If you have trouble getting started when creating a card design, there are several card sketches available to you via Pinterest and Google. There are also sketch challenges so if you use one of their current sketches for one of your cards, you have the bonus of entering their challenge as well as the Twofer Card Challenge! A few examples are: CAS(E) This SketchFreshly Made SketchesCAS Colours & SketchesFusion Card ChallengeMy Favorite Things, and STAMPlorations.]

Once you have chosen your stamp, die, or stencil, think about the layout you are going to use for each of your two cards. You may find it helpful to sketch out your designs as I have here.  Most of the DT use this approach to ensure their two designs are distinctly different from one another, which is the basic premise of Twofer. 

If you use this method to design your Twofer cards (even mentally), you’ll learn to recognize that two different designs requires more than simply changing the location of a sentiment, changing the colors, or making one card portrait and the other landscape.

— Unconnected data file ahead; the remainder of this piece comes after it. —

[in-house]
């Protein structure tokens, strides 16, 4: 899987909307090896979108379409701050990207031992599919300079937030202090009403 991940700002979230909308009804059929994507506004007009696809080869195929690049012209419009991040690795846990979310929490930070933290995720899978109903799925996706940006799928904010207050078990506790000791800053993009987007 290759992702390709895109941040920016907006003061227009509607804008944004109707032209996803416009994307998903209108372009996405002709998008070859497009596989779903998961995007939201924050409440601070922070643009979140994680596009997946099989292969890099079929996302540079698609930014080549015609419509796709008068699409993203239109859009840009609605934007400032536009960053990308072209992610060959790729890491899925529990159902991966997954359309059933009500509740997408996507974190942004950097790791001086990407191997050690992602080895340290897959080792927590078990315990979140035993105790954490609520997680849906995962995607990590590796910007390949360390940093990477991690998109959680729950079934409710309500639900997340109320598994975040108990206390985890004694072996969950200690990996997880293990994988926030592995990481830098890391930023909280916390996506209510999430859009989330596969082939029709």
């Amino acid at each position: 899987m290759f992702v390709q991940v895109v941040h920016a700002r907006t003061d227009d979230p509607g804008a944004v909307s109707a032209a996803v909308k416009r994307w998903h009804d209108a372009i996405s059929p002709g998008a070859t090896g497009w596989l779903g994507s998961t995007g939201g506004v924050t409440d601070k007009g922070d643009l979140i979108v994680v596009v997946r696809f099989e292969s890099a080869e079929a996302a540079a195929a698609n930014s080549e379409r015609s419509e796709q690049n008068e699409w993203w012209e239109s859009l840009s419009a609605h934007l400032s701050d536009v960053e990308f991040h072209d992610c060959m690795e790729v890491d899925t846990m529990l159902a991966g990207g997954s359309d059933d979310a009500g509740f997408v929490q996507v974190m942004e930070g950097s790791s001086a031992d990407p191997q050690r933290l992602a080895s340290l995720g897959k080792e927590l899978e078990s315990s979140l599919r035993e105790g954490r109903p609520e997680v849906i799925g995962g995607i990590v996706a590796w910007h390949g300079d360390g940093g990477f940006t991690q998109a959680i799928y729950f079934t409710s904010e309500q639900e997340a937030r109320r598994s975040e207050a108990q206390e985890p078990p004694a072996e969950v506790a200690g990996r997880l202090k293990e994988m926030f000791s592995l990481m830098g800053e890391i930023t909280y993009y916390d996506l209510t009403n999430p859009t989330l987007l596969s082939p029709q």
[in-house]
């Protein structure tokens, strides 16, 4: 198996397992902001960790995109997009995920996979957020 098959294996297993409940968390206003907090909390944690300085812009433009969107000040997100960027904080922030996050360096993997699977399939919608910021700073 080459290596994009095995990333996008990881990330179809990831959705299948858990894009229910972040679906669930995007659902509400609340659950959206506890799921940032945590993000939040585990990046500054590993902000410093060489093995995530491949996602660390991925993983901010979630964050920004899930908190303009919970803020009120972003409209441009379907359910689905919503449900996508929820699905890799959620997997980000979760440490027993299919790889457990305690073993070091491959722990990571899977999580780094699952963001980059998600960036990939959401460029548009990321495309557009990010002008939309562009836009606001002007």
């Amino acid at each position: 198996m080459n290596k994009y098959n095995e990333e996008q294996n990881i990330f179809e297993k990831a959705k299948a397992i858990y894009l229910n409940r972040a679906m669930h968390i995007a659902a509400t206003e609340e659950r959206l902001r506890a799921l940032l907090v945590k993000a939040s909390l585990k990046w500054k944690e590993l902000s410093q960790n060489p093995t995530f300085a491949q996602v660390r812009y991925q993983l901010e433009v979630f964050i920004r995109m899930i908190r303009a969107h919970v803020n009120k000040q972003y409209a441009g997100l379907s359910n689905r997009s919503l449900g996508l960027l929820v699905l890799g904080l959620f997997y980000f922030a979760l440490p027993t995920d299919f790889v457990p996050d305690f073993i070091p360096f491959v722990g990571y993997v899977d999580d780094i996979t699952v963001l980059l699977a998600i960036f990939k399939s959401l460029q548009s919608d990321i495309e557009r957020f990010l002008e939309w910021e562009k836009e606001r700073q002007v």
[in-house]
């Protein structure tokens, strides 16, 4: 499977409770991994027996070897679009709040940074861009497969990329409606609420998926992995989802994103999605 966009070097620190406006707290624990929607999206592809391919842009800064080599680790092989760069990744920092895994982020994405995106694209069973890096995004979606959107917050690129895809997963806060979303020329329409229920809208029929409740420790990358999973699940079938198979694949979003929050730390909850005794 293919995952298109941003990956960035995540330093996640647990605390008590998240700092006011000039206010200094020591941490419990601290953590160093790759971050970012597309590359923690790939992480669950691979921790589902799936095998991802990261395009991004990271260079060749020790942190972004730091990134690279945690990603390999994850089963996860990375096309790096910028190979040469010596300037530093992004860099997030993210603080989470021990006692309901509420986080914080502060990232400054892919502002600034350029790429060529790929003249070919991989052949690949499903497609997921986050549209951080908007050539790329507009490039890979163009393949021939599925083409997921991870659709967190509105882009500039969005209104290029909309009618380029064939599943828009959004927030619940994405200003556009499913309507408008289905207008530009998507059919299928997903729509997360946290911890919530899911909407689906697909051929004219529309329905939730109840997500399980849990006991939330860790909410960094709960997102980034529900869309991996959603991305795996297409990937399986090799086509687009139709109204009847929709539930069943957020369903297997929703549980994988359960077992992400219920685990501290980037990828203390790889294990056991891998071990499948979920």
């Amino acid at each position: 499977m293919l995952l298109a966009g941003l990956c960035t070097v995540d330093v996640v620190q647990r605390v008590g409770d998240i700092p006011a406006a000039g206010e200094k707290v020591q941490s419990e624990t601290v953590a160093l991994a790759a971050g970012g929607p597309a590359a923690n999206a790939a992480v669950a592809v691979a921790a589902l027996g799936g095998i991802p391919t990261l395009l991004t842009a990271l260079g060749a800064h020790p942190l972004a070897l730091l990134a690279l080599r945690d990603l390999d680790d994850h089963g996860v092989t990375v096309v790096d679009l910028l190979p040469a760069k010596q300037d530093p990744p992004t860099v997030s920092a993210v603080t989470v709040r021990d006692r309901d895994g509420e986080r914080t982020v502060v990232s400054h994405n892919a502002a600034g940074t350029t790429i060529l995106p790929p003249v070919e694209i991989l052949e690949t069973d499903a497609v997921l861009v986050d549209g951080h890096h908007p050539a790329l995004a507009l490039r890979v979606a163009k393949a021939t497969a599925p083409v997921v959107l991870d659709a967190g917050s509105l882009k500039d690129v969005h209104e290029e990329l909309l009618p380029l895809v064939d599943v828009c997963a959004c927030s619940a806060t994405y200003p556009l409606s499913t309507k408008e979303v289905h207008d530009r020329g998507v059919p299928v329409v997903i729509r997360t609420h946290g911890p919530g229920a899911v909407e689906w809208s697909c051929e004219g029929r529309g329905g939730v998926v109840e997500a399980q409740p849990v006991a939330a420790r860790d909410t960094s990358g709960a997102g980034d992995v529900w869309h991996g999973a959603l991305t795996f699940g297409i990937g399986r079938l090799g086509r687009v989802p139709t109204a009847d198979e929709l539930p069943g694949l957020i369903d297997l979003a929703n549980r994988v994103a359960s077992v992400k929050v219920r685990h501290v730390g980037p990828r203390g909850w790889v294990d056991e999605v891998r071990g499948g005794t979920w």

2. "Two different occasions." 

Often a prompt will automatically fit a particular occasion, such as "balloons" for a birthday card, "wreaths" for a Christmas card, or "hearts" for a Valentine's Day card, so sometimes it becomes a real challenge to use the prompt on your second card! But you want a challenging challenge, right?! 

Don't forget you may leave your card front without a sentiment, but you must tell us in your post for what occasion you have designed your card.